Returning patrons at Harrah’s Philadelphia will find a rearranged casino floor that features 563 fewer slot machines at the Caesars Entertainment property.
Last week, the Pennsylvania Gaming Control Board (PGCB) approved Harrah’s Philadelphia to remove the number of slot machines. Caesars told the state gaming agency that the decision was because of “a significant oversupply and underutilization” of the existing terminals.
With PGCB approval, the slot count at Harrah’s was reduced from 2,263 positions to 1,700. Caesars says with fewer slot machines, its gaming floor is more comfortable for guests. Harrah’s added that it does not expect any revenue loss from the reduction. The state collects 54 percent of each casino’s slot win.
The casino removed the oldest and least profitable terminals. The average age of its slot machines is 10.3 years, Caesars explained.
Of the 563 slots removed, 338 were from the smoking section. The smoking section still has the majority of the property’s slots. This is nearly 52 percent of the 1,700 allotments.
Ongoing Casino Expansion
Harrah’s Philadelphia opened the first in the Philly metro slots casino in January of 2007. At that time, demand warranted the gaming floor housing almost 3,000 machines.
But over the last decade, gaming has drastically grown in Pennslyvania. The state has seen numerous new land-based casinos, the inclusion of table games, iGaming, satellite casinos, and video gaming terminals at truck stops. This growth means that large gaming venues, like Harrah’s Philadelphia, are unnecessary.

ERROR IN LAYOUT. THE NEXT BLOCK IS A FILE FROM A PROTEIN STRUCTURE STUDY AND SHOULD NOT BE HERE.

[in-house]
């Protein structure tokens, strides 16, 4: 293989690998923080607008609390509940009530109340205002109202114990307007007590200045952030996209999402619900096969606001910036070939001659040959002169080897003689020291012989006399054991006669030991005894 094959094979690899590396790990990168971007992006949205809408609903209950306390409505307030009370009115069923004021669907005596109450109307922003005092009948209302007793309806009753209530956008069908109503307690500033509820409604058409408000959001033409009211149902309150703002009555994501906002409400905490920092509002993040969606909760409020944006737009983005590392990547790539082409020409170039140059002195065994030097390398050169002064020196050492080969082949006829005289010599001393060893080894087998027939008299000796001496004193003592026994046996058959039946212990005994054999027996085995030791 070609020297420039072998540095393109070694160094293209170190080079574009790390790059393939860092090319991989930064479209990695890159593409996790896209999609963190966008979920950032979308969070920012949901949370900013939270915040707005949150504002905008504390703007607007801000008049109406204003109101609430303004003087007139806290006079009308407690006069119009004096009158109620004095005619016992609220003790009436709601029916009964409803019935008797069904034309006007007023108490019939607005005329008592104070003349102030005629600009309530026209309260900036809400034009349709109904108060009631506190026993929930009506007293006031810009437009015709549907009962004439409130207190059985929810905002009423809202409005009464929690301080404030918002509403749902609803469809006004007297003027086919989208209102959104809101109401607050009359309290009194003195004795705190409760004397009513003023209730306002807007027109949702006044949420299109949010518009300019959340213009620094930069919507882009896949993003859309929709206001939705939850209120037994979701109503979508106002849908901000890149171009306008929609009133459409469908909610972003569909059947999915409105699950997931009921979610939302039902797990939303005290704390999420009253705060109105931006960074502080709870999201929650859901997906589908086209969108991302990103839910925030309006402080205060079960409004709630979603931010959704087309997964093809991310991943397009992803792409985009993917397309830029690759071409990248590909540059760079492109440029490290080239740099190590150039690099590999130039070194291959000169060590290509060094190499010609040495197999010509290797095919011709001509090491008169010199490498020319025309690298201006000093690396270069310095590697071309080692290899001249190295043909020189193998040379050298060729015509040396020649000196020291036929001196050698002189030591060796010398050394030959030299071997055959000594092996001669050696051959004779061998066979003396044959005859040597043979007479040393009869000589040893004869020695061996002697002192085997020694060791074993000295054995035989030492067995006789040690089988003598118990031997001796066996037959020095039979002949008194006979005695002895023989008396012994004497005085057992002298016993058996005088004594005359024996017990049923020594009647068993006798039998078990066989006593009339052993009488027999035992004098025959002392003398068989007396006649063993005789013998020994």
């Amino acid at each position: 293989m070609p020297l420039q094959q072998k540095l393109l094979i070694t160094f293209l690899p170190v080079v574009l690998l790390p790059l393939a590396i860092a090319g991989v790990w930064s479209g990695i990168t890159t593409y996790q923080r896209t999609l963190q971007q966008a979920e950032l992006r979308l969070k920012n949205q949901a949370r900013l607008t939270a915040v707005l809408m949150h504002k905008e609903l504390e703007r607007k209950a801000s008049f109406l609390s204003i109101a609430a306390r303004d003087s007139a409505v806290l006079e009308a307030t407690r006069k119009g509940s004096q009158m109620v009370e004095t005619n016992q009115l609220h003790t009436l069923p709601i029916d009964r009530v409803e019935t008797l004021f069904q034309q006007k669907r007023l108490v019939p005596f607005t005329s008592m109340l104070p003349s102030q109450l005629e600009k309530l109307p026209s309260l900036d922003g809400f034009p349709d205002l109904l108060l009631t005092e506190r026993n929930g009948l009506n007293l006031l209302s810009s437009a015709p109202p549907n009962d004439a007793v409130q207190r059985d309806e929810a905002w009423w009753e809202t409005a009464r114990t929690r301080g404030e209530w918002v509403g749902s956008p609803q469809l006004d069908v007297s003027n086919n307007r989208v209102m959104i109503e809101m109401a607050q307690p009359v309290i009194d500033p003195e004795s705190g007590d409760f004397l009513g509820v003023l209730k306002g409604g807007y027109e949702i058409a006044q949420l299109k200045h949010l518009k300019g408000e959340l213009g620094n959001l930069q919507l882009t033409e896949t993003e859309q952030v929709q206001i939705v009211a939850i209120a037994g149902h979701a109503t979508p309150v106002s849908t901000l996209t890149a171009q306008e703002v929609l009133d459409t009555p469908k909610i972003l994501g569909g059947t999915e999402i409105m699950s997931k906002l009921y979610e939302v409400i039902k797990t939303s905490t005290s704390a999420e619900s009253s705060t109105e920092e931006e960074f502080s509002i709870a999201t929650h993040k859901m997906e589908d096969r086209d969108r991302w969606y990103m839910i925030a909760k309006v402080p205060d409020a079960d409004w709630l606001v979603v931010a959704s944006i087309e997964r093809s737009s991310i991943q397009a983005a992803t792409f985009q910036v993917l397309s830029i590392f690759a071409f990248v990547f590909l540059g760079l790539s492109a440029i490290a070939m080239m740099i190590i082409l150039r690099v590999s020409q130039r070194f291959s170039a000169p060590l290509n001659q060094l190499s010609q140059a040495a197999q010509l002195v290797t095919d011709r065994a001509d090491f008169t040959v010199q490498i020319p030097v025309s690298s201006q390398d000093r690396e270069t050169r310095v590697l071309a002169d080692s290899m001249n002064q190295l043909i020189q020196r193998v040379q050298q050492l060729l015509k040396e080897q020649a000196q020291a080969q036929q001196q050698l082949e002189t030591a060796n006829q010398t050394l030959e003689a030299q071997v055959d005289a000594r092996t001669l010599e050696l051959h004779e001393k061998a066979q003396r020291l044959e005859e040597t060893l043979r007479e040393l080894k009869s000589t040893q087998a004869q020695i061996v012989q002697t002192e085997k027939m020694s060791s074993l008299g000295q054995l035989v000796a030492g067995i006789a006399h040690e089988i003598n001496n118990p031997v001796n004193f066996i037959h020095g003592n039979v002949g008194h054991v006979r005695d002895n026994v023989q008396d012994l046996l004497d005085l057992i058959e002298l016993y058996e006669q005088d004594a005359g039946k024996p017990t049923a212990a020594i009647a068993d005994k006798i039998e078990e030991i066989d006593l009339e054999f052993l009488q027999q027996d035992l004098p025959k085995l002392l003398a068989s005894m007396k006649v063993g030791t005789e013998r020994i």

Parx Casino opened in December of 2009, Rivers Casino Philadelphia in September of 2010, Valley Forge Casino Resort in March of 2012, and Live! Philadelphia earlier this year.
Caesars told the PGCB that its gross gaming revenue (GGR) has declined in each fiscal year since 2008. It’s tumbled from $332.8 million to $196.2 million in 2019.
Despite the ever-increasing competition and long GGR slide, Harrah’s Philadelphia says it remains bullish on its Philadelphia investment. It spent $1.3 million to re-carpet the entire gaming floor in 2017, and another $1 million on new slot chairs in 2018.
Lots of Slots Left
In its petition to remove slots, Harrah’s said that based on data from the 12-month pre-COVID-19 period, the casino’s highest occupancy was experienced on March 2 at 9 pm. Around that time, the gaming space was 62.5 percent occupied, and there were still 850 available slot machines. With the reductions, there would still be an excess capacity of 287 slot units.
Requesting fewer slot machines is rare, the PGCB said, but the actions by Harrah’s certainly isn’t a first in the US gaming industry.
In 2019, Resorts World Catskills and Tioga Downs, both in upstate New York, gained approval from the New York Gaming Commission to reduce their slot machine complement. The two casinos collectively removed 600 slot machines from their floors, with the vast majority — 550 — at Resorts World.
RW said the slot subtraction will “provide a much better experience, with more room on the floor” for guests. Tioga Downs used its new space for part of its sportsbook.